Why would anyone want to do this? As you may know, both the Alpha and the x86 architecture are little-endian, but when IBM designed the VGA graphics adapter, it chose to use a big-endian bit order for the pixels in the graphics memory. That is, bit 7 in a byte corresponds to the left-most pixel and bit 0 to the rightmost. This is backwards since the coordinate value for the left-most pixel is smaller. So, byte reversal is indeed a relatively important operation for VGA X servers.

Listing 1.

u_int byterev_naive (u_int L) {
 /* this is for sizeof(u_int)==4 */ return
 (((u_int)byte_reversed[(L >> 0) & 0xff] <<  0) |
  ((u_int)byte_reversed[(L >> 8) & 0xff] <<  8) |
  ((u_int)byte_reversed[(L >> 16) & 0xff] << 16) |
  ((u_int)byte_reversed[(L >> 24) & 0xff] << 24));

The traditional way of implementing byte reversal is shown by the code in Listing 1 To conserve space, we show the code to reverse a 4-byte integer only. The 8-byte long case is a straightforward extension of this one. The code assumes that array byte_reversed has been initialized such that byte_reversed[i] is the reversed value of i. With this naive algorithm, each byte reversal involves a table look up.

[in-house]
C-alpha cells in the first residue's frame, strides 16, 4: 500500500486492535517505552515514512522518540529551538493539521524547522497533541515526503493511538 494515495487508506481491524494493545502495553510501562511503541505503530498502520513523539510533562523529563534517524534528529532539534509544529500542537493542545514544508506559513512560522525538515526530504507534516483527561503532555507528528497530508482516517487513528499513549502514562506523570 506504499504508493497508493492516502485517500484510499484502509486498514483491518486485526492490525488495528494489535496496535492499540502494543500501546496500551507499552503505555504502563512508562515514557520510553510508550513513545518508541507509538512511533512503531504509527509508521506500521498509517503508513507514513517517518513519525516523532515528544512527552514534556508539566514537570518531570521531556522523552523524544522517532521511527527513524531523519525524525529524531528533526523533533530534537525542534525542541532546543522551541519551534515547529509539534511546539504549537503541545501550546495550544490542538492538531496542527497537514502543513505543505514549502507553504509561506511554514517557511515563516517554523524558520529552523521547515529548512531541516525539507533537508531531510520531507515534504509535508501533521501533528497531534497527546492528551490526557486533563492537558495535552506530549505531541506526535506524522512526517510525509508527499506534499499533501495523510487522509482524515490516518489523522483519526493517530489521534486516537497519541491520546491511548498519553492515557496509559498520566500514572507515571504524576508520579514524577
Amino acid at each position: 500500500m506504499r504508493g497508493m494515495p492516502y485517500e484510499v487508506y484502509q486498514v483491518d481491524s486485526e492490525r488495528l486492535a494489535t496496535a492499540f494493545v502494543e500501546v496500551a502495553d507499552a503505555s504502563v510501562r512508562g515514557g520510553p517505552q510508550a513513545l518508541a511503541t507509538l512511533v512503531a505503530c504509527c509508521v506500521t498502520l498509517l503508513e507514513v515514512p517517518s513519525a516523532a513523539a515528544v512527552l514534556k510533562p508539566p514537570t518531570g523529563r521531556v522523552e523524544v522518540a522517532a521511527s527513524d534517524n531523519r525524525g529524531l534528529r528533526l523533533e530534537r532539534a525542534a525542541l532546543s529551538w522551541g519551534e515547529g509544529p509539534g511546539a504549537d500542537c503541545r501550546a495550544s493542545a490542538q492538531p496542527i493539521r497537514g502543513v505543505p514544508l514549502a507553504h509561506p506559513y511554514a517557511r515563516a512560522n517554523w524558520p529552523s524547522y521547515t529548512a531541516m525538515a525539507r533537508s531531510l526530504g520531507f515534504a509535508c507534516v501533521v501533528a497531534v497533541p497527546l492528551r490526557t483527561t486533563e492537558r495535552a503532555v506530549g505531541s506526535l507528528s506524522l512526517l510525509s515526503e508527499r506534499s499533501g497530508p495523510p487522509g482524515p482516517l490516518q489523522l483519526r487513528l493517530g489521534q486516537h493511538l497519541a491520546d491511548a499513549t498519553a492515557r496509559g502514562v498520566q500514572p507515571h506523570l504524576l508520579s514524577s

All listings in this article are available by anonymous download in the file ftp.linuxjournal.com/pub/lj/listings/issue43/2487.tgz.

Listing 2.

u_long byterev_long (u_long L) {
 u_long mask = 0x0101010101010101;
 return (((L & (mask << 0)) << 7) |
   ((L >> 7) & (mask << 0)) |
   ((L & (mask << 1)) << 5) |
   ((L >> 5) & (mask << 1)) |
   ((L & (mask << 2)) << 3) |
   ((L >> 3) & (mask << 2)) |
   ((L & (mask << 3)) << 1) |
   ((L >> 1) & (mask << 3)));

Since the Alpha is a 64-bit architecture, this means each long reversal involves eight memory accesses. How could we avoid these expensive memory accesses? Well, a simple and arguably more intuitive way to implement byte reversal is to use shifting and masking to swap the bits. The code that does this is shown in Listing 2.